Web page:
General News of Wednesday, 4 March 2015
Professor Felix Asante, Director of the Institute of Statistical, Social and Economic Research (ISSER) at the University of Ghana, has said the current energy crisis and the International Monetary Fund (IMF) bailout programme could lead to job losses.
“The current power crisis coupled with the falling commodity prices in the world market such as gold and crude oil would adversely affect the employment situation in the country since such problems could result in the folding-up of businesses and or retrenchment.
“Furthermore, the likely public sector reforms that usually characterise IMF programmes could also worsen [the] employment situation in 2015. The demand for goods and services, as well as savings, would be adversely affected if such retrenchments are not properly managed,” he said.
Government and the IMF last week reached an agreement for a budgetary support programme worth US$940million at a time the country is grappling with erratic power supply.
Speaking at the first Public Forum on the implications of Ghana’s monetary policy stance and the national budget on businesses in 2015 organized by the Chartered Institute of Bankers (Ghana), Professor Asante urged businesses to position themselves well in 2015 to be able to remain competitive.
The forum aims at creating a platform where the public would be able to assess the adequacy and effectiveness of government policies and strategies proffered to address the current economic challenges.
The ISSER Director added that the introduction of the VAT on fee-based financial services could adversely affect the savings habit of individuals thereby affecting the cash base of banks. “Businesses will have to find ways of keeping their operating cost within reasonable levels. The banks will also have to find ways of keeping their customers,” he added.
Despite the dim picture being painted, Professor Asante believes that the IMF support programme would among other things boost investor confidence in the economy and, as a result, would serve as an incentive to attract foreign investors.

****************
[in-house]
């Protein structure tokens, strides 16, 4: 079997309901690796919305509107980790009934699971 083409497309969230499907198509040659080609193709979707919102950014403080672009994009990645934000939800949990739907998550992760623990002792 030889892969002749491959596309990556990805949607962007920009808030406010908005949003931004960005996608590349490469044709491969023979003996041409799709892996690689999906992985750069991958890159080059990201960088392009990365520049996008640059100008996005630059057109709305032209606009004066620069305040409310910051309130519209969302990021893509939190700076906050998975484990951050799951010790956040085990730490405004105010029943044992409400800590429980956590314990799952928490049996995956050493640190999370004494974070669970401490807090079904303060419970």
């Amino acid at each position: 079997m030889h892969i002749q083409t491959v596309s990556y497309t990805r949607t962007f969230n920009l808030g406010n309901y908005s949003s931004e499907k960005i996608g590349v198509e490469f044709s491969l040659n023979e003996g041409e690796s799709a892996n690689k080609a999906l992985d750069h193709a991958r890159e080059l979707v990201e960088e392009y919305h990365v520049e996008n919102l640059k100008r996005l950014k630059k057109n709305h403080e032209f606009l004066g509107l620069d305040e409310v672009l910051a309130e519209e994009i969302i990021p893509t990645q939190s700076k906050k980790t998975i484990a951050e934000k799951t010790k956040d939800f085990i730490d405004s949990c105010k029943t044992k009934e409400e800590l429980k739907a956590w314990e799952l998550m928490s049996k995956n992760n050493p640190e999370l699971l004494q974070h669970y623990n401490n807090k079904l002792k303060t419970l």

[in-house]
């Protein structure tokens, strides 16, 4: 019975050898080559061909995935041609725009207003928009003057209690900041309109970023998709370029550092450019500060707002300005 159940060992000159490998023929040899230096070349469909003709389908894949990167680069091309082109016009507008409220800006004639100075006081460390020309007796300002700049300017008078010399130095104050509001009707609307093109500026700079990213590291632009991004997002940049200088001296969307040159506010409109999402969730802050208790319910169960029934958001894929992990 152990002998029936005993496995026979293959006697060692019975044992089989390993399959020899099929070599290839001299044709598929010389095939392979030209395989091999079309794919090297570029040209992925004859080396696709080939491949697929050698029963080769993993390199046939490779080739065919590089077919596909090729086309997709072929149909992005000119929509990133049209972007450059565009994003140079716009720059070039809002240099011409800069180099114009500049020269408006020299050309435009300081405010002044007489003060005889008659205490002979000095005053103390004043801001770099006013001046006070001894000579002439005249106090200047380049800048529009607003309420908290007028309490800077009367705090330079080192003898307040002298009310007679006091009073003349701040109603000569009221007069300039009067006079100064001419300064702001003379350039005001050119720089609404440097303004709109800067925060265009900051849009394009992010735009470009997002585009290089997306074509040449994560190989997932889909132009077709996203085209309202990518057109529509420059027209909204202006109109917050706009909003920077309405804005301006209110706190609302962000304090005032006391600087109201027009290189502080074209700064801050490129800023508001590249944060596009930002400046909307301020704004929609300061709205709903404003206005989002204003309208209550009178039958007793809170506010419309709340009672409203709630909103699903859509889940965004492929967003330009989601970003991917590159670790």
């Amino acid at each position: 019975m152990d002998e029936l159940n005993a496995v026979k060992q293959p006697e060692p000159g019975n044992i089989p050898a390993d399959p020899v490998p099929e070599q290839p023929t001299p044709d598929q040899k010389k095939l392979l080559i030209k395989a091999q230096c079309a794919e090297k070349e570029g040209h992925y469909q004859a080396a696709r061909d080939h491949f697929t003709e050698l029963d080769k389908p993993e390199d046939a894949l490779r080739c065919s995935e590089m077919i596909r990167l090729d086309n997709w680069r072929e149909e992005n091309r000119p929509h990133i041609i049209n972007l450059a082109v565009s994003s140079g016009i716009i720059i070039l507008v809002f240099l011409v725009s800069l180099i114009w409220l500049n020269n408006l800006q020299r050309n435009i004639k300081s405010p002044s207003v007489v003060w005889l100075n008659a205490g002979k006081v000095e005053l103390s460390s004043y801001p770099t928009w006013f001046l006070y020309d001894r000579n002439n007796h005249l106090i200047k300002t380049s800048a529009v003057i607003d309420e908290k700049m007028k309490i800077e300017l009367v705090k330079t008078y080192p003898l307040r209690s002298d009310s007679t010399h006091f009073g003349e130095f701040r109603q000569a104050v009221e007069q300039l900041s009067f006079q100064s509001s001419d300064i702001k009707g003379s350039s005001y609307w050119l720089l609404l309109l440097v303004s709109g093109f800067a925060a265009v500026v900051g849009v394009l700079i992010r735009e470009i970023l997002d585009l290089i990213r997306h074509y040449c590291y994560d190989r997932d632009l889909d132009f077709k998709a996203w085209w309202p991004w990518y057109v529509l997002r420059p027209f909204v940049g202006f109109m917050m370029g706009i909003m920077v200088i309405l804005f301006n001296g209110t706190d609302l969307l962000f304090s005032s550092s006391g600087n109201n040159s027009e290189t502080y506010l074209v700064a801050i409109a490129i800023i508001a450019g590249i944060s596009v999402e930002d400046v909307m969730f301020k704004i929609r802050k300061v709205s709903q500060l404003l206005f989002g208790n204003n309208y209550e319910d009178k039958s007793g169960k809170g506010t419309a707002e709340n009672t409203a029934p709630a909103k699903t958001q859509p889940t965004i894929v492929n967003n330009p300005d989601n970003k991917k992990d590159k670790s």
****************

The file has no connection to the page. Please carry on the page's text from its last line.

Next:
“It is therefore important for local businesses to begin to strategically position themselves in order to compete favourably with such prospective foreign businesses. The boost in investor confidence could also encourage local businesses and investors to demand more credit for strategic positioning against the upcoming competition,” he said.
But he was quick to add that Ghanaians must note the upcoming IMF support programme would not solve all the economic challenges of the country.
“Without the necessary structural changes, political will, as well as human re-orientation the economy will eventually revert to such economic problems in the near future,” he added
Emmanuel Asiedu-Mante, former deputy governor of the Central Bank, said fiscal consolidation means government’s public sector borrowing requirements could be lower in 2015.
“If this occurs, money markets rates should begin to trend downwards and influence other interest rates including lending rates. This in turn could crowd in businesses in their search for cheaper credit to expand their businesses,” he said.
He, however, noted that the slowdown in the pace of economic activities anticipated by the budget in the face or coordinated tight fiscal and monetary policies implies sluggish aggregate demand which could affect business turnover, profitability and investments going forward.
“Businesses will also be impacted depending on how the real interest rates play out in 2015. We know that in an environment of fiscal consolidation accompanied by tight monetary policy stance, declines in nominal interest rates are known to lag behind the disinflation process, raising the possibility of rising real interest rate. Thus, cost of investment capital could rise in 2015, impeding investment,” he added.
But the former deputy governor urged businesses to expect a calmer macroeconomic environment in 2015, characterised by fiscal consolidation and tight monetary policies.
“Growth and inflation and other macroeconomic variables such as nominal interest rates and aggregate demand are expected to trend downwards. The stance of monetary policy notwithstanding, the business environment will be defined more by the immediate threats posed by [the] energy crisis on economic performance in 2015.”